All of that said the resulting geodesic should decompose into a sequence of Givens rotations that can be performed analytically within the current chart (with the reentering of charts as needed to contain the entire step).

Ah ok yes. I understand what you meant now. Yes this is not a problem with the manifold itself, but the model (this case PPCA). Sorry, I probably phrased my first post badly.

Yes, I’m still with you, and that I think is one of the advantages of working in these transformed coordinates. It makes it easier (IMO) to reason about what that quotient space that you need is, then allows you only consider that quotient space in your Stan program by simply using the constraints in Stan e.g. theta real<lower=-pi/2, upper=pi/2>. In contrast, I don’t know how straight-forward it would be to express the desired quotient space in the embedded coordinates that the Byrne method uses. Even if you were able to do that how would you modify the algorithm to make sure we don’t leave the quotient space?

I’m a little lost on what you mean by projective geometry and the orientation of the quotient space here. Going back to the toy example I posted, do you mean the orientation of the vector that explains the data?

I guess it gets a little confusing because there’s the step size from the HMC that gets multiplied by a matrix then passed in to the matrix exp function. Then there’s the “step size” that the internals of the matrix exponential solver uses. In my experiments when the former is big you run in to problems, but maybe that could be resolved by lowering the latter?

That’s an interesting point. I wonder if there would be numerical advantages to using Givens rotations to move along the geodesics in Byrne’s algorithm instead of just computing the solutions in the embedded coordinates using the matrix exponential. But again, what if you need that quotient space for your model?

By the way thanks for the stimulating discussion! This has been way more useful/informative than the reviews I got when I submitted this to a machine learning conference.

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Your proposed coordinates fix the orientation of the coordinate system. The relevant quotient space would indeed be isomorphic to these coordinates if the orientation was fixed. But in general the orientation is not fixed so you’d have to augment the coordinates with at least one orientation vector which will bring the topological problems back in.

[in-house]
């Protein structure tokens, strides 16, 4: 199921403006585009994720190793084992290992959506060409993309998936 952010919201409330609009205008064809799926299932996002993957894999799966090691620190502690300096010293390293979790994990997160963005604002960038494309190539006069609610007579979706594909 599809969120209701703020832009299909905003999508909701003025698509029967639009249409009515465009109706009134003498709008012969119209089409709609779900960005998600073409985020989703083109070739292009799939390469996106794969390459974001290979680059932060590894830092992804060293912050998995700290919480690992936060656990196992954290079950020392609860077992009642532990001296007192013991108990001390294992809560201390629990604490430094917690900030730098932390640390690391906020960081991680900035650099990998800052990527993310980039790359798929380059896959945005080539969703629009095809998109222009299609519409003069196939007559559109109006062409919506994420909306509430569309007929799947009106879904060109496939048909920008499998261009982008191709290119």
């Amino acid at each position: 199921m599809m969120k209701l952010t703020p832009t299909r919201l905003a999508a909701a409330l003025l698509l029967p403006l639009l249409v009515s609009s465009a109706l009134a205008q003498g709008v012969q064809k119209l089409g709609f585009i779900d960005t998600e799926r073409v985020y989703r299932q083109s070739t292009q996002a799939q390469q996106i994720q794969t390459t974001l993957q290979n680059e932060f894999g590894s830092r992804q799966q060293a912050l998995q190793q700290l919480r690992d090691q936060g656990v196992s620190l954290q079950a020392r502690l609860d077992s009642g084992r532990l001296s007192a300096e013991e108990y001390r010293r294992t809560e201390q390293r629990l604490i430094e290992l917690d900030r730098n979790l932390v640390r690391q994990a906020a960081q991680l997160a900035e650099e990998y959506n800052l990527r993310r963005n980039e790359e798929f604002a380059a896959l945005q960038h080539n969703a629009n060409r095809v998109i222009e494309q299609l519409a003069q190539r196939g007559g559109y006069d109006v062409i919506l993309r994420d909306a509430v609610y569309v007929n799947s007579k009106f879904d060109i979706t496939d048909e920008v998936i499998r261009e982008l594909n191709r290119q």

Projective spaces match opposite points to each other, for example points on opposite sides of a globe, forming the quotient space.

I am referring to the orientation of the coordinates. Think where exactly you place the slide of ill-defined values.

Yes, that was my point. Larger integration times, i.e. the t in exp(t A) which ends up being the HMC step size, may indeed stress the numerical solver but that should be remediable by tuning the parameters of the matrix exponential solver itself.

If Givens rotations are indeed analytic solutions to the matrix exponential (to be clear, all of the analytic geodesics in the other spaces are also solutions to matrix exponential equations) then would be preferred given their significant speedup.

The quotient space is another issue as it’s an entirely different geometry and topology.

So just to use the toy example because it helps me to reason about this better when we’re not speaking in person. Are we talking about how the half-circle is embedded in R^2, i.e. whether we use the support [-pi/2,pi/2) versus using the support [0,pi)?

Say we use the former embedding, then we do HMC and find out there is appreciable mass at both boundaries, so decide to use the latter embedding. What are some ways this can lead to a misleading analysis? When I think of empirical Bayes I think of getting a point estimate then basing your prior on that, which will certainly affect where posterior mass concentrates in a way we don’t want (see e.g. the Rat Tumor example in chapter 5 of BDA3). As far as I can tell here (and I could be wrong), the way we choose to embed the half circle in R^2 does not affect the way posterior mass concentrates (tight or narrow, or what have you). It only affects the coordinates with which we choose to describe where the posterior concentrates, and the only reason we’d want to do this is because HMC has trouble jumping between those masses at the boundaries because there is usually so little mass in between them.

In other words, could the embedding of the half circle in R^2 that you use lead to two different ways that you interpret your posterior that are contradictory to each other? If we fit a PPCA in the [-pi/2,pi/2) coordinates and most of the mass concentrates at the boundaries, then that tells us the first principal component points up (or down which we know are equivalent). If we changed the embedding to the [0,pi) coordinates we’d see the mass concentrate near pi, which also tells us the first principal component points up. These are not contradictory. Even if the two versions of the posterior did lead us to contradictory inferences, we’d know to just use the second embedding, right?

I just want to better be able to see how this leads to negative issues in practice. Again, thank you for you patience!

Fundamentally the Givens rotations do not parameterize a Stiefel manifold. They can be considered conditional coordinates only conditioned on an orientation. Hence if you consider the joint space of rotation + orientation as the complete picture then working with a fixed orientation informed by the data through the previous fit would be akin to empirical Bayes.

The particular parameterization of the Stiefel manifold would indeed not affect the posterior inferences, but the Givens rotations leave a line defect in the parameterization which changes the space and consequently the model. Now technically this difference should have zero measure under any complete model but in theory one could come up with posteriors that put nonzero mass on the defect, a la a spike and slab prior.